This has been anything but a normal year in the NHL. We know this. But even in a normal year, handing out NHL Awards is a difficult task – talent is in the eyes of the beholder, and whatnot.
With the close of the regular season, some major awards are already decided, as Connor McDavid won the Art Ross Trophy for leading the NHL in points, Auston Matthews won the Rocket Richard Trophy for leading the NHL in goals, and former Blackhawks goaltender Robin Lehner split the Williams Jennings Award with his goaltending partner Marc-Andre Fleury for allowing the fewest goals this season.
But today is the deadline for PHWA voters to get their NHL Awards ballots in for everything else, and I want to chime in. However, I am not a PHWA member and don’t get a vote … so we’re going to just do our own thing (and see how close we can get).
James Norris Memorial Trophy (Best Defenseman)
Winner: Adam Fox
Runner-Up: Cale Makar
Victor Hedman was not part my top-two, nor was Drew Doughty. I’m a big believer that yearly awards need to be given out to players who earned it that year. There’s no “body of work” awards here. The Norris is always a difficult award to measure because tallying points as a defenseman is great, but the “best” defenseman is not always the one lighting up the scoresheet. Looking at a player’s all-around impact from the blue-line, it is hard to argue that Adam Fox didn’t make the biggest difference at both ends of the ice for the Rangers this season.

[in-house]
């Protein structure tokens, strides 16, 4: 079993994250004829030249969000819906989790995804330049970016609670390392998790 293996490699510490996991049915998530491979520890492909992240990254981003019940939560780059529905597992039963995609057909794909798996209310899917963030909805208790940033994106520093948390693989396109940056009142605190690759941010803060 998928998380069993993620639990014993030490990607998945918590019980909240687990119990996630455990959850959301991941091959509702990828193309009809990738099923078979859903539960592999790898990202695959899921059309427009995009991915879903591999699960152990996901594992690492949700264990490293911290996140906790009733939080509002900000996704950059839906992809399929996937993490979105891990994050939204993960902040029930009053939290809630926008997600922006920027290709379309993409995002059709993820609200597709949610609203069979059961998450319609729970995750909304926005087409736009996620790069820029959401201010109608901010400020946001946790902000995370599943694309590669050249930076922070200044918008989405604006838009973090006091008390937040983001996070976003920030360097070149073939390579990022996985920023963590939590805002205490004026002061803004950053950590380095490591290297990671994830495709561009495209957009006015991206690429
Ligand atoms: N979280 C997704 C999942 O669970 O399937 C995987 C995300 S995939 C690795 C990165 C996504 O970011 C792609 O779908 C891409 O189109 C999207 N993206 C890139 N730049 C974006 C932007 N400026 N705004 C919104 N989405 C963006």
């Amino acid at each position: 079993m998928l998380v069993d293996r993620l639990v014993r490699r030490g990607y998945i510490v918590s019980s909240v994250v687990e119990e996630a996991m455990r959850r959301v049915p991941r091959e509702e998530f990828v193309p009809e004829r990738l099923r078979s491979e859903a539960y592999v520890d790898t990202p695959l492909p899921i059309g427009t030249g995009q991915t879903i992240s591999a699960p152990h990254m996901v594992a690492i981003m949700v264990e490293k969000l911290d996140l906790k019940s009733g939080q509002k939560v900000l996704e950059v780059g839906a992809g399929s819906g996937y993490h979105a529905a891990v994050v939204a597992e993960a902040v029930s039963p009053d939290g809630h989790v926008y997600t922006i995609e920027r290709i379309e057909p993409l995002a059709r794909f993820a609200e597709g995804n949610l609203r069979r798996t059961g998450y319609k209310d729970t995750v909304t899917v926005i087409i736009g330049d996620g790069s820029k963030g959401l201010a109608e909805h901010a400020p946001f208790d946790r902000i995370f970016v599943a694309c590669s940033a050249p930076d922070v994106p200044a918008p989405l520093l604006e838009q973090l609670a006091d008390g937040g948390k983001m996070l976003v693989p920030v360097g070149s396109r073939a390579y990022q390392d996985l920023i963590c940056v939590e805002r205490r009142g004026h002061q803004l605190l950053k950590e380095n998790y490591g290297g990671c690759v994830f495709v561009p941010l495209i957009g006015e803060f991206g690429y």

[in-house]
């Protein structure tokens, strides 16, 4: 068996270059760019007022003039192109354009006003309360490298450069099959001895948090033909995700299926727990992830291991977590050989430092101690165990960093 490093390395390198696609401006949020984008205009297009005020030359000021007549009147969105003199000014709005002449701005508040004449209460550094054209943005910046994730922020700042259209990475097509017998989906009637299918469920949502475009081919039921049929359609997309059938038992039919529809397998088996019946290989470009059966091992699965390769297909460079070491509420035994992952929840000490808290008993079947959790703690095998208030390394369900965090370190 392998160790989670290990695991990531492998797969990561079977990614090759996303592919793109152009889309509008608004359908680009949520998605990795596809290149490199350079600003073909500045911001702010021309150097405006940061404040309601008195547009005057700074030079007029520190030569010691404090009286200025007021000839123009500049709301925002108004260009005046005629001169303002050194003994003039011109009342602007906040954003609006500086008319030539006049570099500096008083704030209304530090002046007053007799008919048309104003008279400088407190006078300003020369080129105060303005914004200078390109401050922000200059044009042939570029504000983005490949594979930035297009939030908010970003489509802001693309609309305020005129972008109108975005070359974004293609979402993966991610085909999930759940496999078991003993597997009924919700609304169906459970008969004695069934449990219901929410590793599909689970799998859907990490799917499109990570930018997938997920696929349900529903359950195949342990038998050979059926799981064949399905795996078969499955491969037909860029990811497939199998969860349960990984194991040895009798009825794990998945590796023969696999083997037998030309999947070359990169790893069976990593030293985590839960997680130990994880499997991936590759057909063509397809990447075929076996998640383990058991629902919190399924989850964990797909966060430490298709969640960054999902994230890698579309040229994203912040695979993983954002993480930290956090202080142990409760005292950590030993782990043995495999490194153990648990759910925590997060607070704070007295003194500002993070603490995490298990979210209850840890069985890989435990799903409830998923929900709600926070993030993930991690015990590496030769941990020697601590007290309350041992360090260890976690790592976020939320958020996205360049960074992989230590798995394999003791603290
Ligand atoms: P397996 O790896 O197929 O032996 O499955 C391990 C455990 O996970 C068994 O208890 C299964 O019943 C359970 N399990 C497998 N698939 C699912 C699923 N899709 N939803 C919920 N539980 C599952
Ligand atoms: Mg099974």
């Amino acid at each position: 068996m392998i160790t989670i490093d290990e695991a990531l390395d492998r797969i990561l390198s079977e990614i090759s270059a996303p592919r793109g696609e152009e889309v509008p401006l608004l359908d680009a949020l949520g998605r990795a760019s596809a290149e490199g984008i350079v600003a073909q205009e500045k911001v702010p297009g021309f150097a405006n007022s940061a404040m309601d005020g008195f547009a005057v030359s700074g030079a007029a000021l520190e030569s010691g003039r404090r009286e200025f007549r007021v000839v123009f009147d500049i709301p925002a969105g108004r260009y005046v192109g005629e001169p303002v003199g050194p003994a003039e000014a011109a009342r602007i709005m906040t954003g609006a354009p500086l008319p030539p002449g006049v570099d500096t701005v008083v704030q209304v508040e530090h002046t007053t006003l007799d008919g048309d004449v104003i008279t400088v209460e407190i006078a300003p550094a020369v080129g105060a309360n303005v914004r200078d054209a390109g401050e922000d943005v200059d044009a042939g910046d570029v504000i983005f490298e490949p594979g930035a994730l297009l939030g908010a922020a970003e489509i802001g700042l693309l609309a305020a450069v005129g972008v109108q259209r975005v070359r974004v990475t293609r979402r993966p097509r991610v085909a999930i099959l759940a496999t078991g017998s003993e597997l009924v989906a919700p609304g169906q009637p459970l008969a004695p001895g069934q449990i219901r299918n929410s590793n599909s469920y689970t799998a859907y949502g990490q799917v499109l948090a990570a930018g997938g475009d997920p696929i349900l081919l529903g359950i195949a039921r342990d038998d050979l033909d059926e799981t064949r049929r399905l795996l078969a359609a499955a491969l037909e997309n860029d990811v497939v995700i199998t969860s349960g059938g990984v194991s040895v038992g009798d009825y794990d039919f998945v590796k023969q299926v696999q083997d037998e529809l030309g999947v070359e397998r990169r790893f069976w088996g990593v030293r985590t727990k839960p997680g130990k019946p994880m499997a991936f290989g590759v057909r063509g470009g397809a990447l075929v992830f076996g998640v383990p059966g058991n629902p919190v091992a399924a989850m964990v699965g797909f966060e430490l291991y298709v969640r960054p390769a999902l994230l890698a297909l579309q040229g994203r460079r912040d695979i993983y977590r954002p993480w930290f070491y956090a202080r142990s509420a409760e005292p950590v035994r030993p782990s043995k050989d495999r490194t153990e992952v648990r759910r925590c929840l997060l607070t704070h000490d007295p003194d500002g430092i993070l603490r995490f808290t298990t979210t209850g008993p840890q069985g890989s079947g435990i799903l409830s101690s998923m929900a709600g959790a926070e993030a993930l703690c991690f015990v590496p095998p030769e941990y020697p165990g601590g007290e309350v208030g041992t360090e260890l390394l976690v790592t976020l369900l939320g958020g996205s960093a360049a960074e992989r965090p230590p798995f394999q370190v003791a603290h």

Fox led the Rangers in ice-time in his second NHL season and was second in the NHL in points among defensemen with 47 in 55 games. He was tasked on a nightly basis with playing against the best players in the NHL’s best. His most common forwards faced this season included the likes of Sidney Crosby, Brad Marchand, and Alex Ovechkin and he regularly held them in check. If it were not for Makar missing a dozen games due to injury, or roughly 21.4% of the season this year, my vote may have been different.
Calder Memorial Trophy (Rookie of the Year)
Winner: Kirill Kaprizov
Runner-Up: Jason Robertson
The rookie of the year this season had a number of Chicago Blackhawks candidates earlier in February. But those players tailed off and two candidates made their cases as Kirill Kaprizov almost single-handedly pulled the weight of the Minnesota Wild this season and Jason Robertson came on strong in the second-half of the season to nearly push the Dallas Stars into the postseason.